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A £2.55m hardship fund that launched on Friday to help musicians that are struggling financially during the Covid-19 pandemic is already in danger of reaching capacity. The charity Help Musicians, who set up the fund, says that as of this morning over 3500 had been received and more funding is required in order to support all those in need, and is still urging any struggling musicians who haven’t signed up to do so before it runs out entirely.
The charity launched the second phase of the hardship fund after it became clear that many musicians did not qualify for the Government’s Self-Employment Income Support Scheme – something it has not changed despite strong and sustained pressure from the industry. As such, many musicians have fallen through the gaps of the Government’s emergency safety nets and have been left with nothing but Universal Credit to survive on.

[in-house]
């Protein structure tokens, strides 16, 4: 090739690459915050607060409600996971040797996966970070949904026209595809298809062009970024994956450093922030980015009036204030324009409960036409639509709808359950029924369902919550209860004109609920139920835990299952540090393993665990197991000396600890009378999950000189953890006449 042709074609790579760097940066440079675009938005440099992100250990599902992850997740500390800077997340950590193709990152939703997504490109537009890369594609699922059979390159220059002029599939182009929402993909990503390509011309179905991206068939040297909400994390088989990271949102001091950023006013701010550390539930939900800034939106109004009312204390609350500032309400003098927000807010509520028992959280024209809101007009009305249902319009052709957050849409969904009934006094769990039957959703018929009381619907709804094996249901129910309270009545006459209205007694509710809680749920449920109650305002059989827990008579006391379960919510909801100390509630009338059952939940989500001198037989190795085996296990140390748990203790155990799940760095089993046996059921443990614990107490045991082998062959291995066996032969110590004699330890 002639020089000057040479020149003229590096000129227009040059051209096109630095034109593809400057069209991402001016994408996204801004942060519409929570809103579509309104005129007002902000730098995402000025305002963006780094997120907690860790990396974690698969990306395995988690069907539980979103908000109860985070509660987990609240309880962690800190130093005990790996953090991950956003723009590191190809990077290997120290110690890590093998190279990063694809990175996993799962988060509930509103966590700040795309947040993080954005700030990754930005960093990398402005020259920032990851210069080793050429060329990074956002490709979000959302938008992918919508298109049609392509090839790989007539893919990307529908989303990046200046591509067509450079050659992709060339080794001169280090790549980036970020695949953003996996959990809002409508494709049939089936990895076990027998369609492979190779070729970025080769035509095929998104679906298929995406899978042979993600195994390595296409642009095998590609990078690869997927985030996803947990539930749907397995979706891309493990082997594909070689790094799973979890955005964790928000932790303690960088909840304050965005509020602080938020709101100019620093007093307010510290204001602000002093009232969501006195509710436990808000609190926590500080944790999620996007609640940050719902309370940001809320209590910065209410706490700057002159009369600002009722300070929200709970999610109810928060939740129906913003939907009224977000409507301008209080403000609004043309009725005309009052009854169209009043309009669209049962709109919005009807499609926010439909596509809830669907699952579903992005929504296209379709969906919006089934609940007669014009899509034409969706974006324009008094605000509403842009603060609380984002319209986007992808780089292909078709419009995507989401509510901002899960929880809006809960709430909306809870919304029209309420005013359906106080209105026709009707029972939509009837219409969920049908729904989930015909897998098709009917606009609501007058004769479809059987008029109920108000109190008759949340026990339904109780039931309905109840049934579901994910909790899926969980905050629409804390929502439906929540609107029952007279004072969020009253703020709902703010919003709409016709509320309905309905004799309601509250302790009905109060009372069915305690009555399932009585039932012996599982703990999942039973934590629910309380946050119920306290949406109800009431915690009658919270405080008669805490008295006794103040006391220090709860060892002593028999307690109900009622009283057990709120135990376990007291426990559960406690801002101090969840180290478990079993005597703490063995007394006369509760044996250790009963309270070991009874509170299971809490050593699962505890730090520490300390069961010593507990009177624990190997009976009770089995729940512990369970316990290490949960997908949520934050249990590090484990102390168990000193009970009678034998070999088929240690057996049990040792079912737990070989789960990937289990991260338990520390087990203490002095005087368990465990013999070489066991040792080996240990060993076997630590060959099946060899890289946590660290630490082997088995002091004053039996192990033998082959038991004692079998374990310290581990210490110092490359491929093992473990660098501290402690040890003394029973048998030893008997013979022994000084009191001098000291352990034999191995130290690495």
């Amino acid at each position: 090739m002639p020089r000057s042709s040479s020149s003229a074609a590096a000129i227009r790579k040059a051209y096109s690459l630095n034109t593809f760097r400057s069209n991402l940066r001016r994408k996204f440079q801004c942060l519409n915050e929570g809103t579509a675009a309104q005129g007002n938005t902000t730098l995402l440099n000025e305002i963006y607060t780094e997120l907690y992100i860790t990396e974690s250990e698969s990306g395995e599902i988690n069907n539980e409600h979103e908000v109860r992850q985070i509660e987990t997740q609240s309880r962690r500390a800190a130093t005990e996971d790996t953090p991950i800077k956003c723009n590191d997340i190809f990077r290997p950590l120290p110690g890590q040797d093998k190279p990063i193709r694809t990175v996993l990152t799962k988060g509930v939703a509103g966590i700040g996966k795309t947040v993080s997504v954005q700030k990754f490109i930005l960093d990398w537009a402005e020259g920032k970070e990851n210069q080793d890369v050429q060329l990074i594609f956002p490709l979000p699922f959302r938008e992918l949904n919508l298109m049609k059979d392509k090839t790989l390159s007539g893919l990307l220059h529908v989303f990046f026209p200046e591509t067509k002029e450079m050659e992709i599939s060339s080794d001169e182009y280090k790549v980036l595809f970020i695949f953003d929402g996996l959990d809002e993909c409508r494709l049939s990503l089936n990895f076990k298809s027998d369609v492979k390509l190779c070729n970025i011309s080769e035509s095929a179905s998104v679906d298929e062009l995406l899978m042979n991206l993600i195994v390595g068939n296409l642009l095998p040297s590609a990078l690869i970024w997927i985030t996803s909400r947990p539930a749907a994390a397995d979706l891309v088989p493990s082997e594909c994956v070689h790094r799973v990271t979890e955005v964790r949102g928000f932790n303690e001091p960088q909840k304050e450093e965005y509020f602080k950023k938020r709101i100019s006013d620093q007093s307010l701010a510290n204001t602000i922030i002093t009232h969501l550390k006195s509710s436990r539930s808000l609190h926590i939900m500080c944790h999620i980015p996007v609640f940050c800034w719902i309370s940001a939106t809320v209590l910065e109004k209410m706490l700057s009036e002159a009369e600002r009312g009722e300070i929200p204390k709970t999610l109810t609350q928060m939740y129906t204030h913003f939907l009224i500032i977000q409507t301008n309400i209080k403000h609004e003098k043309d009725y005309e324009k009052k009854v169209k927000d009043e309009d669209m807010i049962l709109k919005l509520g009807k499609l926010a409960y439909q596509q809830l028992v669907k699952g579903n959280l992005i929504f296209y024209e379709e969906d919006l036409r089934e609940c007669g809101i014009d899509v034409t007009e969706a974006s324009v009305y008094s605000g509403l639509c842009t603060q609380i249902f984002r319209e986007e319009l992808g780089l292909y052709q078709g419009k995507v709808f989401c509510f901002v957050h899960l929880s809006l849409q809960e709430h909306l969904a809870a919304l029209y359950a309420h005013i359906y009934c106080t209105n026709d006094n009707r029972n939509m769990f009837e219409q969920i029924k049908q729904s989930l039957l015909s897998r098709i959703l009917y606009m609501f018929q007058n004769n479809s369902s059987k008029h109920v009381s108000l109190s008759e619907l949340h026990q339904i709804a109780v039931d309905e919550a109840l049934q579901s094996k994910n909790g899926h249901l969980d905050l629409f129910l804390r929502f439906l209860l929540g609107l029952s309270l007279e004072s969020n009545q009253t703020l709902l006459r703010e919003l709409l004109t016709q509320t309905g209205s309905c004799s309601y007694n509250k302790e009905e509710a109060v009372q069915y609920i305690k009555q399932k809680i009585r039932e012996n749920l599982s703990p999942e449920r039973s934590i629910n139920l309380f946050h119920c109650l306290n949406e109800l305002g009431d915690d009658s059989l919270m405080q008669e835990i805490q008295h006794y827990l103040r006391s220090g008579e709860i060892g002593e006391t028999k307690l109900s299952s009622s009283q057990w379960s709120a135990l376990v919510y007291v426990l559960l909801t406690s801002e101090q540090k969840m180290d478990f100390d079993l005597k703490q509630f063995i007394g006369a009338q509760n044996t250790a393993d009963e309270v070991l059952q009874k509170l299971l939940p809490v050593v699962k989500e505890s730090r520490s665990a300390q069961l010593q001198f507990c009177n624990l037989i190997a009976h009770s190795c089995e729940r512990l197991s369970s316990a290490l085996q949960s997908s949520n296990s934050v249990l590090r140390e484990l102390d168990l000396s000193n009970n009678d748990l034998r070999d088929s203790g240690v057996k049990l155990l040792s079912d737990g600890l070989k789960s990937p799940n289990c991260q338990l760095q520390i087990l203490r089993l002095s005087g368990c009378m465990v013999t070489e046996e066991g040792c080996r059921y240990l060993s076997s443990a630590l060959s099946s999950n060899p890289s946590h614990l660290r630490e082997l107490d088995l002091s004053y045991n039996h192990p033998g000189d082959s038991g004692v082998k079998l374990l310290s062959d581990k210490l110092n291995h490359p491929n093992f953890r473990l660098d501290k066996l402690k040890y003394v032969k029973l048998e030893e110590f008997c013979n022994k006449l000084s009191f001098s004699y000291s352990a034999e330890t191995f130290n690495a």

It follows Help Musician’s first £5m Covid-19 fund, which it launched on 25 March – just two days after lockdown was announced by the UK Government to provide immediate financial relief. The £5m ran out in a matter of days but the charity was able to make further donations to musicians over the course of the following month through generous additional donations, taking the total donated to £8.35m to 16,700 musicians in four weeks.
Aston spoke to Graham Sheffield, chairman at Help Musicians to discuss the research and also the impact on what lockdown is having on self employed musicians.